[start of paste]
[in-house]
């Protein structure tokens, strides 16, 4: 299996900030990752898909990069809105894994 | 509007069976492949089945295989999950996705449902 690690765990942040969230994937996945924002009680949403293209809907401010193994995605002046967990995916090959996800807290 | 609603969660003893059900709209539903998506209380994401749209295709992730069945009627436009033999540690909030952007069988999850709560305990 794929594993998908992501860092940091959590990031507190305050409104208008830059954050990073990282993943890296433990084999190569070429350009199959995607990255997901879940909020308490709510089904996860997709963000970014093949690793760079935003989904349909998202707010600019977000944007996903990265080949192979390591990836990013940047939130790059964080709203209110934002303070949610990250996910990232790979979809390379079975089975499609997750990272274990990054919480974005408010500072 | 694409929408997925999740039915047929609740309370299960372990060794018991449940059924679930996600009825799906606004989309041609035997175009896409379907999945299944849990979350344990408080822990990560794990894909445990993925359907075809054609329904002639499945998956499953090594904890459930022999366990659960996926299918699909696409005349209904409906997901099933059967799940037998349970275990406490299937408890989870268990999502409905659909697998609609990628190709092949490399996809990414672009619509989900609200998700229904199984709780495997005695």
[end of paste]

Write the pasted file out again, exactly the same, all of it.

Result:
[in-house]
């Protein structure tokens, strides 16, 4: 299996900030990752898909990069809105894994 | 509007069976492949089945295989999950996705449902 690690765990942040969230994937996945924002009680949403293209809907401010193994995605002046967990995916090959996800807290 | 609603969660003893059900709209539903998506209380994401749209295709992730069945009627436009033999540690909030952007069988999850709560305990 794929594993998908992501860092940091959590990031507190305050409104208008830059954050990073990282993943890296433990084999190569070429350009199959995607990255997901879940909020308490709510089904996860997709963000970014093949690793760079935003989904349909998202707010600019977000944007996903990265080949192979390591990836990013940047939130790059964080709203209110934002303070949610990250996910990232790979979809390379079975089975499609997750990272274990990054919480974005408010500072 | 694409929408997925999740039915047929609740309370299960372990060794018991449940059924679930996600009825799906606004989309041609035997175009896409379907999945299944849990979350344990408080822990990560794990894909445990993925359907075809054609329904002639499945998956499953090594904890459930022999366990659960996926299918699909696409005349209904409906997901099933059967799940037998349970275990406490299937408890989870268990999502409905659909697998609609990628190709092949490399996809990414672009619509989900609200998700229904199984709780495997005695």